Despite increased demand for its soap brands, Unilever’s CEO said the U.K. consumer products firm is not benefiting from the coronavirus crisis.
In an interview with CNBC’s “Squawk on the Street,” on Tuesday (April 14), Unilever CEO Alan Jope said while many of its brands are experiencing a boost in demand, its home and restaurant food products are tanking.
“Coronavirus is not good news for Unilever,” he told the network. “Yes, we’re seeing increases in demand in some of the hygiene products ... We’re seeing a shift in demand for sure. We’re seeing a big reduction in out-of-home food consumption of ice cream and restaurant products.”
Unilever, based in London, manufactures Dove, Breeze and Axe products, but it also makes Klondike bars, Popsicles, Breyers, and Ben & Jerry’s ice cream.
Asked about panic buying and hoarding of supplies, Jope said the behavior is an American phenomenon.
“Only in the U.S. are we seeing this kind of dramatic pantry loading,” he told the cable station. “I think the U.S. consumer has typically a bigger house and more appetite for credit card debt than elsewhere in the world.”
While the United Kingdom saw some stocking-up behavior, Jope said, it was much less so in the rest of Europe.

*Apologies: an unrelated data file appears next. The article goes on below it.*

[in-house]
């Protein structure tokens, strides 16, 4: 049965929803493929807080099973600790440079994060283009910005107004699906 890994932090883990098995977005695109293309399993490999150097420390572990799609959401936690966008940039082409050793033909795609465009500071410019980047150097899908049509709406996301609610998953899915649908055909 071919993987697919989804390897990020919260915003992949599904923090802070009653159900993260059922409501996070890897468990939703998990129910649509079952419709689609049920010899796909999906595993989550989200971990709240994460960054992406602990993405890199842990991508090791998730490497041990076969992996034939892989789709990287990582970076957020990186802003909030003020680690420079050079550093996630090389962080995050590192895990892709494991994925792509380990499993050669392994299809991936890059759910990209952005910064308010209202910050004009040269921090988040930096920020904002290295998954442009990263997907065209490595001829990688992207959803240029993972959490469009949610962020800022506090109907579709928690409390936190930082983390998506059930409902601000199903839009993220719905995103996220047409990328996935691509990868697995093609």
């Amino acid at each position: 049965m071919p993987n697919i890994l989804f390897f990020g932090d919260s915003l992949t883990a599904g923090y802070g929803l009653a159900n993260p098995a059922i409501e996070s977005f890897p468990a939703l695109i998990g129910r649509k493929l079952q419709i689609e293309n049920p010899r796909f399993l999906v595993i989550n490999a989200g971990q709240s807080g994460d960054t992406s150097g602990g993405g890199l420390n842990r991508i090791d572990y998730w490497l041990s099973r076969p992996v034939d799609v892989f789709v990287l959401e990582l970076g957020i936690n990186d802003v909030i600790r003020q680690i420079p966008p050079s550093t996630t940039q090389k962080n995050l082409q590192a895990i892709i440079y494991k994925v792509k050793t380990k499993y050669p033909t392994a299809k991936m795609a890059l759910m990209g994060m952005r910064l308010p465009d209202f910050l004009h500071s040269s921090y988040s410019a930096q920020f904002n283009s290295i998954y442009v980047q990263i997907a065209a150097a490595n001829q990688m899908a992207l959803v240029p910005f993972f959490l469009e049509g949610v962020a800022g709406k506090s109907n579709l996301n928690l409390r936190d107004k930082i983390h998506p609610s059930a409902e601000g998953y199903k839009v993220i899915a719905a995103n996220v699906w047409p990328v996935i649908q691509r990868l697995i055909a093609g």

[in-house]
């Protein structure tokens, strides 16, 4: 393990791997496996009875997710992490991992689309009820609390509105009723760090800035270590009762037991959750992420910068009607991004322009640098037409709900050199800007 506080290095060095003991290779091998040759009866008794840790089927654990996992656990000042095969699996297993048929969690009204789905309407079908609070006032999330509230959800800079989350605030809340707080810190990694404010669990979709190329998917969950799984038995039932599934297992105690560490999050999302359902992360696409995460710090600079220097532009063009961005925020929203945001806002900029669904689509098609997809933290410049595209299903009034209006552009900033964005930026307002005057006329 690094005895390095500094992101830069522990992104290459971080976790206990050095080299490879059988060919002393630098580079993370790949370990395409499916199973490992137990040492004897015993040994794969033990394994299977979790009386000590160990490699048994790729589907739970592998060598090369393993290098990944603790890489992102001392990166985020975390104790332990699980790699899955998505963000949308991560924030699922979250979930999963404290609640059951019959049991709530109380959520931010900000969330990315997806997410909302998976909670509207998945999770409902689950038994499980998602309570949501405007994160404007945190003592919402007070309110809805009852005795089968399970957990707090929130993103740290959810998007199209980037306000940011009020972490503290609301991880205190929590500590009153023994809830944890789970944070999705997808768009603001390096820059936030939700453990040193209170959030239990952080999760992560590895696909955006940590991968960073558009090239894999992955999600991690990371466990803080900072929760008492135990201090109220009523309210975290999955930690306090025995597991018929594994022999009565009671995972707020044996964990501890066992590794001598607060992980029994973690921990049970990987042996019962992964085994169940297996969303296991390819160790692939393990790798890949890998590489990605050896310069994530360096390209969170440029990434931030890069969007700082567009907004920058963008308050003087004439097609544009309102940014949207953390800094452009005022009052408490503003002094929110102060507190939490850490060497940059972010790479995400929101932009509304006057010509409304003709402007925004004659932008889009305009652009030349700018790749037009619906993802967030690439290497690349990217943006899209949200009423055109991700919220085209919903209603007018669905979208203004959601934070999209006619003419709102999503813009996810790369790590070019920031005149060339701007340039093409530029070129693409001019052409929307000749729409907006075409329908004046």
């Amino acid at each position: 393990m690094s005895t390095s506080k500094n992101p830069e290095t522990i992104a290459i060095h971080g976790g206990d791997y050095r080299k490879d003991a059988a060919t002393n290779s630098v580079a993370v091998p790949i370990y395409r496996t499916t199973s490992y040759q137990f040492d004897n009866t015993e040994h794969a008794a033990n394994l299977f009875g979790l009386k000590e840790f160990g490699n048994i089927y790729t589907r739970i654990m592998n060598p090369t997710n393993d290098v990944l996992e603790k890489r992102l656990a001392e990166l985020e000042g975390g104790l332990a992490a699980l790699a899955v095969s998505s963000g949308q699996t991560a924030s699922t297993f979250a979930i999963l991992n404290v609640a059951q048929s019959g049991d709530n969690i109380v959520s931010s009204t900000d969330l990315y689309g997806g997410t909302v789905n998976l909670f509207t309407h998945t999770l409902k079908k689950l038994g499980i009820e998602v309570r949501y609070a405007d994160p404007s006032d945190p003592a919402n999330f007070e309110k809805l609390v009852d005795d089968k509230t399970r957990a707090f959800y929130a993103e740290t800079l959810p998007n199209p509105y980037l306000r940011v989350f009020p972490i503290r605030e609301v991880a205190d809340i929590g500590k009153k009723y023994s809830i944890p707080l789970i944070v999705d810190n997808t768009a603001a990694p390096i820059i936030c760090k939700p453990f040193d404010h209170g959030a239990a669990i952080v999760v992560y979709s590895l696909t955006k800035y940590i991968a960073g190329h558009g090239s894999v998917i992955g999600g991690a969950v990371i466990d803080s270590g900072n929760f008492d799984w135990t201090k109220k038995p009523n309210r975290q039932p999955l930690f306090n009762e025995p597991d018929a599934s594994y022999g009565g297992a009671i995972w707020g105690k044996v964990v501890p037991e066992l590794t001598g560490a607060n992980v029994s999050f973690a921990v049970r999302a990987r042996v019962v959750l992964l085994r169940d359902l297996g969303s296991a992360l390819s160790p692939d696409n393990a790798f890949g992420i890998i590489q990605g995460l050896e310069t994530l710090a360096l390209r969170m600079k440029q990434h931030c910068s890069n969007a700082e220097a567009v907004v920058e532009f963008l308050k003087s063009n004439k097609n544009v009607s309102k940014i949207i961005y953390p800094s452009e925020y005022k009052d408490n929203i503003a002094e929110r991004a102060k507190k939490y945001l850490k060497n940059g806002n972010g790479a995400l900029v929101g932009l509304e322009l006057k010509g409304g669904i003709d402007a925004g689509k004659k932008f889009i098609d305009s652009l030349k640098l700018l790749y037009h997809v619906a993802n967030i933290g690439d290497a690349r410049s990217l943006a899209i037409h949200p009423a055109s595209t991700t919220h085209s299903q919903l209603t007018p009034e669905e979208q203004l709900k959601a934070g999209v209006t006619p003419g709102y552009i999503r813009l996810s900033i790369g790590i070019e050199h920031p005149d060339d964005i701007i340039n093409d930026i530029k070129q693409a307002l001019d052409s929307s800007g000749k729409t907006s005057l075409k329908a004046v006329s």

Last month, Jope pledged $549 million to support companies doing business with Unilever. He said provided early payment for what he called “our vulnerable small and medium-sized suppliers.”
The donations were designed to help firms stay liquid by extending credit to selected small-scale retail customers whose business relies on Unilever, to help them manage and protect jobs.
In addition, the company donated $109 million in free soap, sanitizer, bleach and food to customers and communities. About half of the gift went to the COVID Action Platform of the World Economic Forum, a nonprofit supporting global health organizations in response to the crisis, he said.
Last fall, Jope said Unilever’s sales on Amazon are insignificant since most of its products sold on the website are priced below $10.